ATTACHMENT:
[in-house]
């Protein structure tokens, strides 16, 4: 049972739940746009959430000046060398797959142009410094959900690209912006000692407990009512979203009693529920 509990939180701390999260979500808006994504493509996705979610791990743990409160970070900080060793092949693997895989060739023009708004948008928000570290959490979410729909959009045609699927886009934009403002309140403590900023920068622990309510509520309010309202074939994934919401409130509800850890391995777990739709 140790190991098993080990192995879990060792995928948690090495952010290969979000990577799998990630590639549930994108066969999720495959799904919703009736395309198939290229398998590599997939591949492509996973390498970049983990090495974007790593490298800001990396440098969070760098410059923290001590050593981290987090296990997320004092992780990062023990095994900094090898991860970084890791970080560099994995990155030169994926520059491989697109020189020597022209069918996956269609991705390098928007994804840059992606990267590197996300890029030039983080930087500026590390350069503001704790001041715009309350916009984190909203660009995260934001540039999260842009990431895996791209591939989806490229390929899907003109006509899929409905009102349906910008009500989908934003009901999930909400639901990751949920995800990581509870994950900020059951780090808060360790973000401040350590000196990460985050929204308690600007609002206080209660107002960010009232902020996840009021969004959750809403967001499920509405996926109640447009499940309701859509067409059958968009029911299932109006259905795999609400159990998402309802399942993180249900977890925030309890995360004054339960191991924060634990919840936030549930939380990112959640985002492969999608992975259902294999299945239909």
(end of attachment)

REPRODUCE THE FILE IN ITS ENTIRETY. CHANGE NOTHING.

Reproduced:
[in-house]
């Protein structure tokens, strides 16, 4: 049972739940746009959430000046060398797959142009410094959900690209912006000692407990009512979203009693529920 509990939180701390999260979500808006994504493509996705979610791990743990409160970070900080060793092949693997895989060739023009708004948008928000570290959490979410729909959009045609699927886009934009403002309140403590900023920068622990309510509520309010309202074939994934919401409130509800850890391995777990739709 140790190991098993080990192995879990060792995928948690090495952010290969979000990577799998990630590639549930994108066969999720495959799904919703009736395309198939290229398998590599997939591949492509996973390498970049983990090495974007790593490298800001990396440098969070760098410059923290001590050593981290987090296990997320004092992780990062023990095994900094090898991860970084890791970080560099994995990155030169994926520059491989697109020189020597022209069918996956269609991705390098928007994804840059992606990267590197996300890029030039983080930087500026590390350069503001704790001041715009309350916009984190909203660009995260934001540039999260842009990431895996791209591939989806490229390929899907003109006509899929409905009102349906910008009500989908934003009901999930909400639901990751949920995800990581509870994950900020059951780090808060360790973000401040350590000196990460985050929204308690600007609002206080209660107002960010009232902020996840009021969004959750809403967001499920509405996926109640447009499940309701859509067409059958968009029911299932109006259905795999609400159990998402309802399942993180249900977890925030309890995360004054339960191991924060634990919840936030549930939380990112959640985002492969999608992975259902294999299945239909």